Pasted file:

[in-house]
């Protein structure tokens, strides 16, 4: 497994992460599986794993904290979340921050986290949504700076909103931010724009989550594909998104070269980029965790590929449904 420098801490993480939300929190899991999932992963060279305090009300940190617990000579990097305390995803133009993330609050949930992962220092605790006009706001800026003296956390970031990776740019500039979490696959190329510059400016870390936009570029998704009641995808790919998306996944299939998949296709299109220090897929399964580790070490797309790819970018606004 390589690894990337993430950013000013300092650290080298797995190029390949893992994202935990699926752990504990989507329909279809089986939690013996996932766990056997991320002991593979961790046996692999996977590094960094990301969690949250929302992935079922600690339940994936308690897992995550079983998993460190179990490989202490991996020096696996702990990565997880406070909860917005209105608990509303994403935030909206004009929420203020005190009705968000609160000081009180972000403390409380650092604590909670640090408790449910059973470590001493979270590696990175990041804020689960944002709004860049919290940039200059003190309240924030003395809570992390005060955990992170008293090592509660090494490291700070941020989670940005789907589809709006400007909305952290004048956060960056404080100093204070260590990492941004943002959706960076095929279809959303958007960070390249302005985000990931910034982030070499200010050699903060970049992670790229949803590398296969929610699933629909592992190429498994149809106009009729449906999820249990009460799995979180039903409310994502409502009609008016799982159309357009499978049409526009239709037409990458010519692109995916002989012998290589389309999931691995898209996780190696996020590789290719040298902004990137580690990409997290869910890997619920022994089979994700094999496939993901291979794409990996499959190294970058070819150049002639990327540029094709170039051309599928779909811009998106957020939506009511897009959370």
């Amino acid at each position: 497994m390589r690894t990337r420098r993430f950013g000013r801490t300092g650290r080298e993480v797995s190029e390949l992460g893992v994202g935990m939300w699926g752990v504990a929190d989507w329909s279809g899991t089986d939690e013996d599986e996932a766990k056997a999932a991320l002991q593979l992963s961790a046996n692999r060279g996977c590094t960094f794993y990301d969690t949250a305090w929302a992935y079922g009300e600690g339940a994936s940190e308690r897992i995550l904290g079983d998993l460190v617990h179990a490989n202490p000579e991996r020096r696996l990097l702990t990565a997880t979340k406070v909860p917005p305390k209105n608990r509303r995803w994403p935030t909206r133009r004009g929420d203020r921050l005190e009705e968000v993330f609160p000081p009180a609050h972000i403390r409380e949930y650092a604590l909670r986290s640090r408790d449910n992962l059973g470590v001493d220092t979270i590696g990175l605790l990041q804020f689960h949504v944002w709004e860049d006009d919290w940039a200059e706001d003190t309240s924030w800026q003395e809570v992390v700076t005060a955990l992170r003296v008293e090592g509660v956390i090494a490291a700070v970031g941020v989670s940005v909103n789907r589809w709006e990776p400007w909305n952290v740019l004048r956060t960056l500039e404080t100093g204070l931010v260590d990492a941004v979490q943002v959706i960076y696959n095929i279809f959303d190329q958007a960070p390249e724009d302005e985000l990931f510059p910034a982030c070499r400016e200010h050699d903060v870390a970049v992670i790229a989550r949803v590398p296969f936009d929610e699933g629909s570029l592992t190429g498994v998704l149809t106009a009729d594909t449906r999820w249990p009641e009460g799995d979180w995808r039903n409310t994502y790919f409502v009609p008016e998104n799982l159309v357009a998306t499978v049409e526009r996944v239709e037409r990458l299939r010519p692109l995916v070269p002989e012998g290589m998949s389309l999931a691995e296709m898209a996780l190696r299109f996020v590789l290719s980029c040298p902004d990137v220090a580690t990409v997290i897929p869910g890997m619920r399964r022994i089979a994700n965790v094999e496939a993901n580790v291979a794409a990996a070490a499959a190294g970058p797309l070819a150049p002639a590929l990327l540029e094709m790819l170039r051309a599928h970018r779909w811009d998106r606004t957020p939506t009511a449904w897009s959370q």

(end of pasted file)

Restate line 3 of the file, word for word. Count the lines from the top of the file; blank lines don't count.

């Amino acid at each position: 497994m390589r690894t990337r420098r993430f950013g000013r801490t300092g650290r080298e993480v797995s190029e390949l992460g893992v994202g935990m939300w699926g752990v504990a929190d989507w329909s279809g899991t089986d939690e013996d599986e996932a766990k056997a999932a991320l002991q593979l992963s961790a046996n692999r060279g996977c590094t960094f794993y990301d969690t949250a305090w929302a992935y079922g009300e600690g339940a994936s940190e308690r897992i995550l904290g079983d998993l460190v617990h179990a490989n202490p000579e991996r020096r696996l990097l702990t990565a997880t979340k406070v909860p917005p305390k209105n608990r509303r995803w994403p935030t909206r133009r004009g929420d203020r921050l005190e009705e968000v993330f609160p000081p009180a609050h972000i403390r409380e949930y650092a604590l909670r986290s640090r408790d449910n992962l059973g470590v001493d220092t979270i590696g990175l605790l990041q804020f689960h949504v944002w709004e860049d006009d919290w940039a200059e706001d003190t309240s924030w800026q003395e809570v992390v700076t005060a955990l992170r003296v008293e090592g509660v956390i090494a490291a700070v970031g941020v989670s940005v909103n789907r589809w709006e990776p400007w909305n952290v740019l004048r956060t960056l500039e404080t100093g204070l931010v260590d990492a941004v979490q943002v959706i960076y696959n095929i279809f959303d190329q958007a960070p390249e724009d302005e985000l990931f510059p910034a982030c070499r400016e200010h050699d903060v870390a970049v992670i790229a989550r949803v590398p296969f936009d929610e699933g629909s570029l592992t190429g498994v998704l149809t106009a009729d594909t449906r999820w249990p009641e009460g799995d979180w995808r039903n409310t994502y790919f409502v009609p008016e998104n799982l159309v357009a998306t499978v049409e526009r996944v239709e037409r990458l299939r010519p692109l995916v070269p002989e012998g290589m998949s389309l999931a691995e296709m898209a996780l190696r299109f996020v590789l290719s980029c040298p902004d990137v220090a580690t990409v997290i897929p869910g890997m619920r399964r022994i089979a994700n965790v094999e496939a993901n580790v291979a794409a990996a070490a499959a190294g970058p797309l070819a150049p002639a590929l990327l540029e094709m790819l170039r051309a599928h970018r779909w811009d998106r606004t957020p939506t009511a449904w897009s959370q």